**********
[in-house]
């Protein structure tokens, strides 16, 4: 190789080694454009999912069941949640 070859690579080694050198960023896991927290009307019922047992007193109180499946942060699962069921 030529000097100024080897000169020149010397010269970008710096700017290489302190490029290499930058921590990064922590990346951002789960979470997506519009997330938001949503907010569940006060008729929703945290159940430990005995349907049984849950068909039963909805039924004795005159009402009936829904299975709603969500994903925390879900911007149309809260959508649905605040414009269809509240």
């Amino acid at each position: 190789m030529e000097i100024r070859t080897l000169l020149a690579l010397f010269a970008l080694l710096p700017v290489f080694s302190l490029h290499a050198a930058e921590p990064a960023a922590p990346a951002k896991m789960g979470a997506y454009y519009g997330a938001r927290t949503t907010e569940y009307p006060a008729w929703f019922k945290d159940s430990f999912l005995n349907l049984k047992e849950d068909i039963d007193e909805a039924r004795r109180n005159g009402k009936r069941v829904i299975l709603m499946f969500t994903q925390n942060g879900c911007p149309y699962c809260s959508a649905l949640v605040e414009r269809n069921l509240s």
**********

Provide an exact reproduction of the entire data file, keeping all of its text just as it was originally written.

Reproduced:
[in-house]
């Protein structure tokens, strides 16, 4: 190789080694454009999912069941949640 070859690579080694050198960023896991927290009307019922047992007193109180499946942060699962069921 030529000097100024080897000169020149010397010269970008710096700017290489302190490029290499930058921590990064922590990346951002789960979470997506519009997330938001949503907010569940006060008729929703945290159940430990005995349907049984849950068909039963909805039924004795005159009402009936829904299975709603969500994903925390879900911007149309809260959508649905605040414009269809509240």
């Amino acid at each position: 190789m030529e000097i100024r070859t080897l000169l020149a690579l010397f010269a970008l080694l710096p700017v290489f080694s302190l490029h290499a050198a930058e921590p990064a960023a922590p990346a951002k896991m789960g979470a997506y454009y519009g997330a938001r927290t949503t907010e569940y009307p006060a008729w929703f019922k945290d159940s430990f999912l005995n349907l049984k047992e849950d068909i039963d007193e909805a039924r004795r109180n005159g009402k009936r069941v829904i299975l709603m499946f969500t994903q925390n942060g879900c911007p149309y699962c809260s959508a649905l949640v605040e414009r269809n069921l509240s």